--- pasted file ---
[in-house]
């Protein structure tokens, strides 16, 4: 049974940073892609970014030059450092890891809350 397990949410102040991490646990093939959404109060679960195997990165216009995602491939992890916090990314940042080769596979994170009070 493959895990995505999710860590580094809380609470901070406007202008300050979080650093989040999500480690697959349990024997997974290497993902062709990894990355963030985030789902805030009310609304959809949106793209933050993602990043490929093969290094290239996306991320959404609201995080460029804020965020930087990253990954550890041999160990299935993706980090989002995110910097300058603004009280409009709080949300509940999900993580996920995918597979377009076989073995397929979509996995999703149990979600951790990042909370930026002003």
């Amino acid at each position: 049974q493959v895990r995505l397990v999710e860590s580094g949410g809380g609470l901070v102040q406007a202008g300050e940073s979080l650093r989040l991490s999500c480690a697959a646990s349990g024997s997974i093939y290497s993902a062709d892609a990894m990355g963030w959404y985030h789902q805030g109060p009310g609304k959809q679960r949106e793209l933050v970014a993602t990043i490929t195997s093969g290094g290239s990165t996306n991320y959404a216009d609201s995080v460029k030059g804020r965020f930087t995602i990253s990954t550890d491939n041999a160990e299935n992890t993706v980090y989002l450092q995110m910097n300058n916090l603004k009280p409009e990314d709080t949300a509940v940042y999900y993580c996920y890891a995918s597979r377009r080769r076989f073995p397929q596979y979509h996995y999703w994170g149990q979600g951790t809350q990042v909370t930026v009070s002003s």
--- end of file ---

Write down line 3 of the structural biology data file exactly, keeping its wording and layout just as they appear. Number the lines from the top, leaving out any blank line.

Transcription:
């Amino acid at each position: 049974q493959v895990r995505l397990v999710e860590s580094g949410g809380g609470l901070v102040q406007a202008g300050e940073s979080l650093r989040l991490s999500c480690a697959a646990s349990g024997s997974i093939y290497s993902a062709d892609a990894m990355g963030w959404y985030h789902q805030g109060p009310g609304k959809q679960r949106e793209l933050v970014a993602t990043i490929t195997s093969g290094g290239s990165t996306n991320y959404a216009d609201s995080v460029k030059g804020r965020f930087t995602i990253s990954t550890d491939n041999a160990e299935n992890t993706v980090y989002l450092q995110m910097n300058n916090l603004k009280p409009e990314d709080t949300a509940v940042y999900y993580c996920y890891a995918s597979r377009r080769r076989f073995p397929q596979y979509h996995y999703w994170g149990q979600g951790t809350q990042v909370t930026v009070s002003s």